Unofficial quotas: Fact or fiction

Tuesday - 3/6/2012, 2:00am EST

Unofficial quotas, covering a variety of situations, have been around for years. Both in industry and especially in the government. Often they are quietly imposed — right or wrong — for political reasons. Or to improve the numbers. Or to correct imbalances, to make up for past discrimination, etc.

Sometimes the quiet quotas involve dollars. For example, a long-time fed says the following:

"Our boss was ordered to (give performance ratings) based on a quota system. He will not, for obvious reasons, admit this publicly. Our agency is hurting people's careers by this practice. Giving high performers low ratings has become the norm lately. We cannot imagine what purpose this will serve. My coworkers are looking to leave our agency (about 25 of us) for a better work environment. But it's hard to do when you have an undeservingly low rating.

"There is no way to explain a low-rating when applying for a job. Any advice?"

We asked him why the silent quotas. Are they based on discrimination, or reverse discrimination. He said no. So what is it?
"It's all about the money. With a rating of excellent, management will have to award money. I say let the government keep the money and give us the ratings we earned. This is crazy. Our agency has an unofficial quota policy. It has been said in private but you know no one is going to admit it publicly. We are trying to figure out how can you compete for job openings with low ratings. How can you explain that you are a high-performing employees, but that we have quotas in our agency."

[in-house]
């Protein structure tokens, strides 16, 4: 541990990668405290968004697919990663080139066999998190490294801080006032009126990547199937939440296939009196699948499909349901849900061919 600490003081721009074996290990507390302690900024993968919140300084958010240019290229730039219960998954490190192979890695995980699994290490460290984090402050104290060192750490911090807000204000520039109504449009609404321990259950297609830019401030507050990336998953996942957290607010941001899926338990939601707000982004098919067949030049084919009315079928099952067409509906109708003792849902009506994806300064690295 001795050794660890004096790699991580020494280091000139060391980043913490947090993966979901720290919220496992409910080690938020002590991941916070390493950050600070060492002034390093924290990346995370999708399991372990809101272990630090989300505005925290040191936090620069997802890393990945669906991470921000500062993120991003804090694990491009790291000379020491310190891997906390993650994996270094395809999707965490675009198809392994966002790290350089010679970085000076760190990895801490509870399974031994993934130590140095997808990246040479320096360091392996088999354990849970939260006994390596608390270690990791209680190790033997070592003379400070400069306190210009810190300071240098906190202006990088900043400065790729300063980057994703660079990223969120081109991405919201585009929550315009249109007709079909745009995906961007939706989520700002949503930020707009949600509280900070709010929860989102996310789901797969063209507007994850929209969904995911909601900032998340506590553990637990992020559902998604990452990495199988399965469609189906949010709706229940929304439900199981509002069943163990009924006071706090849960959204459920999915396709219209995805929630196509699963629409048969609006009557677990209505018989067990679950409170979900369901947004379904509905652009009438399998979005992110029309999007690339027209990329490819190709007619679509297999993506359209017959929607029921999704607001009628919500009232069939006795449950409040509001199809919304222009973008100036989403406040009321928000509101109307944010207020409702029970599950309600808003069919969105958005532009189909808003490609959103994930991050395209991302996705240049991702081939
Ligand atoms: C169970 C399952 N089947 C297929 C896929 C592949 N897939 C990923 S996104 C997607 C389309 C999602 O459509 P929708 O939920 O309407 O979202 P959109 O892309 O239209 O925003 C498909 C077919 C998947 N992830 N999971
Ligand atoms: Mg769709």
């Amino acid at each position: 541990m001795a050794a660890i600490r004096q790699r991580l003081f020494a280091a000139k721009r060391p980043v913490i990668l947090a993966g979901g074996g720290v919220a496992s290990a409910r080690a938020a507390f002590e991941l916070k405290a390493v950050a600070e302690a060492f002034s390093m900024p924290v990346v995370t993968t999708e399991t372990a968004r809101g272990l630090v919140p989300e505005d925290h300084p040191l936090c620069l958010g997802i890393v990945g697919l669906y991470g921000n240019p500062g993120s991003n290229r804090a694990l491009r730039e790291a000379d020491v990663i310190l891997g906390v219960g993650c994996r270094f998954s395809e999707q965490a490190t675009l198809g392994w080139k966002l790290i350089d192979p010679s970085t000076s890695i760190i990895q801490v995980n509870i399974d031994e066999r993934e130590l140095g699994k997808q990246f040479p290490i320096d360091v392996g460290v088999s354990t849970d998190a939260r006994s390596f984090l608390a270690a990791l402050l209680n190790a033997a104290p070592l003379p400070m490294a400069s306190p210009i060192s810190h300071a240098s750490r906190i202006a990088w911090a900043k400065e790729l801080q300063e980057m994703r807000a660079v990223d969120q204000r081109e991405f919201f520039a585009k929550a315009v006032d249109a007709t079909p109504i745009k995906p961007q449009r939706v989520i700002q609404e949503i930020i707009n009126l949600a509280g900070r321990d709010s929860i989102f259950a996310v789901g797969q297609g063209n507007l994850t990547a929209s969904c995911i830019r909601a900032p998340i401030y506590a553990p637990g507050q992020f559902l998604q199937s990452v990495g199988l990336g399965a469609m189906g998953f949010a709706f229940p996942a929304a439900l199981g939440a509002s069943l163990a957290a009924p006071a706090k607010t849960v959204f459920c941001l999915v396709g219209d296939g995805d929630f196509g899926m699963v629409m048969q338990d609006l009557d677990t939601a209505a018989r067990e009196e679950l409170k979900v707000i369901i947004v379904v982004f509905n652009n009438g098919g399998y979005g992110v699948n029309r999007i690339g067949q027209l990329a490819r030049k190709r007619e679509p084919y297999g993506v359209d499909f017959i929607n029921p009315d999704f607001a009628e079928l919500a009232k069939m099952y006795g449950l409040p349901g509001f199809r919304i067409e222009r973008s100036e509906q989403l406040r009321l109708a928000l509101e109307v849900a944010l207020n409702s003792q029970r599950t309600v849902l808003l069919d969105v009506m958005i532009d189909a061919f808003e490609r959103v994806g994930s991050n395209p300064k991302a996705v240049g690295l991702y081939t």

I know this person. He strikes me as solid. Not a paranoid civil servant. But ...

We are not listing the agency because this is an allegation. Even though it comes from what we in the biz say is a usually-reliable-source. We checked with one of the major federal unions. They said it is often a problem, especially when agency budgets have been cut (as this one has). But they didn't have any specifics.

We checked with a group representing federal managers. They said they had no knowledge of a silent quota on performance ratings.

So is this the end of the story?

You tell us. If it is nonsense, people ought to know that. Morale is bad enough without people being angered over something that isn't happening. But if it's true, that is just plain wrong — maybe illegal.

Any thoughts?


NEARLY USELESS FACTOID

By Jack Moore

The invention of the wheel is often depicted as the great technological breakthrough that paved the way for many others. But by the time the first wheel was invented, humans had already invented sailboats and harps, according to Life's Little Mysteries.


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